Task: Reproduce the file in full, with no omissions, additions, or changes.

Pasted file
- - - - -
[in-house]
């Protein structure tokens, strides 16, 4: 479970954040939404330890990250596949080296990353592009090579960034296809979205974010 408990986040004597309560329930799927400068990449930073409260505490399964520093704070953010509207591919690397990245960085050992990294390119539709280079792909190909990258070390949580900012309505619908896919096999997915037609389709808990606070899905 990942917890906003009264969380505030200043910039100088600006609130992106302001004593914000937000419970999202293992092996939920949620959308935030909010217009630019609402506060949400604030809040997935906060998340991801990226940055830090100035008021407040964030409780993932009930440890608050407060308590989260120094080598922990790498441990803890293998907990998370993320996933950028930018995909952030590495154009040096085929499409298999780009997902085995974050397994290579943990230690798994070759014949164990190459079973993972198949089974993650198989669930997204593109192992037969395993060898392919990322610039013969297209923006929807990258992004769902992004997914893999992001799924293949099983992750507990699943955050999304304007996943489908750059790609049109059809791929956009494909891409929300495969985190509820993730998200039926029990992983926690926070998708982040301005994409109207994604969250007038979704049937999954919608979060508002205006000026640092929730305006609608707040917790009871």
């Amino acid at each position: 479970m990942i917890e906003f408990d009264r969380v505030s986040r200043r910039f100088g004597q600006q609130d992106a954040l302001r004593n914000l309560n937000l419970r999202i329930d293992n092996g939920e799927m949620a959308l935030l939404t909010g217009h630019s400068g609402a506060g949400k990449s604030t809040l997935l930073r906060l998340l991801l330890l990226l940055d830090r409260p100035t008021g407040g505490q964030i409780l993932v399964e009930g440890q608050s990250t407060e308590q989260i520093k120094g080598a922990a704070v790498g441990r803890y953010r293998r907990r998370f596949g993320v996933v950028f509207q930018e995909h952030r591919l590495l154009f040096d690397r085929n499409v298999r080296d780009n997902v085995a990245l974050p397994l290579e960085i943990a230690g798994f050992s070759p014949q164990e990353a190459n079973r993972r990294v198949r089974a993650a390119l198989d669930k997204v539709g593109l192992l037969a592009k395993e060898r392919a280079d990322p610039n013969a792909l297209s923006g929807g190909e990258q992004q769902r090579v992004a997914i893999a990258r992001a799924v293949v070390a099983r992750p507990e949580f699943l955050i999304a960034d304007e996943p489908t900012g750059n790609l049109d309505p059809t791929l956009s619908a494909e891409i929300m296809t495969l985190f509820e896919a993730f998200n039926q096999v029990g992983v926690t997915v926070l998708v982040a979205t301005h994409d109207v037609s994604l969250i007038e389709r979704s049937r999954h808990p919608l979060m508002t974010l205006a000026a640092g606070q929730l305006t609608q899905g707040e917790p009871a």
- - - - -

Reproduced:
[in-house]
């Protein structure tokens, strides 16, 4: 479970954040939404330890990250596949080296990353592009090579960034296809979205974010 408990986040004597309560329930799927400068990449930073409260505490399964520093704070953010509207591919690397990245960085050992990294390119539709280079792909190909990258070390949580900012309505619908896919096999997915037609389709808990606070899905 990942917890906003009264969380505030200043910039100088600006609130992106302001004593914000937000419970999202293992092996939920949620959308935030909010217009630019609402506060949400604030809040997935906060998340991801990226940055830090100035008021407040964030409780993932009930440890608050407060308590989260120094080598922990790498441990803890293998907990998370993320996933950028930018995909952030590495154009040096085929499409298999780009997902085995974050397994290579943990230690798994070759014949164990190459079973993972198949089974993650198989669930997204593109192992037969395993060898392919990322610039013969297209923006929807990258992004769902992004997914893999992001799924293949099983992750507990699943955050999304304007996943489908750059790609049109059809791929956009494909891409929300495969985190509820993730998200039926029990992983926690926070998708982040301005994409109207994604969250007038979704049937999954919608979060508002205006000026640092929730305006609608707040917790009871």
């Amino acid at each position: 479970m990942i917890e906003f408990d009264r969380v505030s986040r200043r910039f100088g004597q600006q609130d992106a954040l302001r004593n914000l309560n937000l419970r999202i329930d293992n092996g939920e799927m949620a959308l935030l939404t909010g217009h630019s400068g609402a506060g949400k990449s604030t809040l997935l930073r906060l998340l991801l330890l990226l940055d830090r409260p100035t008021g407040g505490q964030i409780l993932v399964e009930g440890q608050s990250t407060e308590q989260i520093k120094g080598a922990a704070v790498g441990r803890y953010r293998r907990r998370f596949g993320v996933v950028f509207q930018e995909h952030r591919l590495l154009f040096d690397r085929n499409v298999r080296d780009n997902v085995a990245l974050p397994l290579e960085i943990a230690g798994f050992s070759p014949q164990e990353a190459n079973r993972r990294v198949r089974a993650a390119l198989d669930k997204v539709g593109l192992l037969a592009k395993e060898r392919a280079d990322p610039n013969a792909l297209s923006g929807g190909e990258q992004q769902r090579v992004a997914i893999a990258r992001a799924v293949v070390a099983r992750p507990e949580f699943l955050i999304a960034d304007e996943p489908t900012g750059n790609l049109d309505p059809t791929l956009s619908a494909e891409i929300m296809t495969l985190f509820e896919a993730f998200n039926q096999v029990g992983v926690t997915v926070l998708v982040a979205t301005h994409d109207v037609s994604l969250i007038e389709r979704s049937r999954h808990p919608l979060m508002t974010l205006a000026a640092g606070q929730l305006t609608q899905g707040e917790p009871a």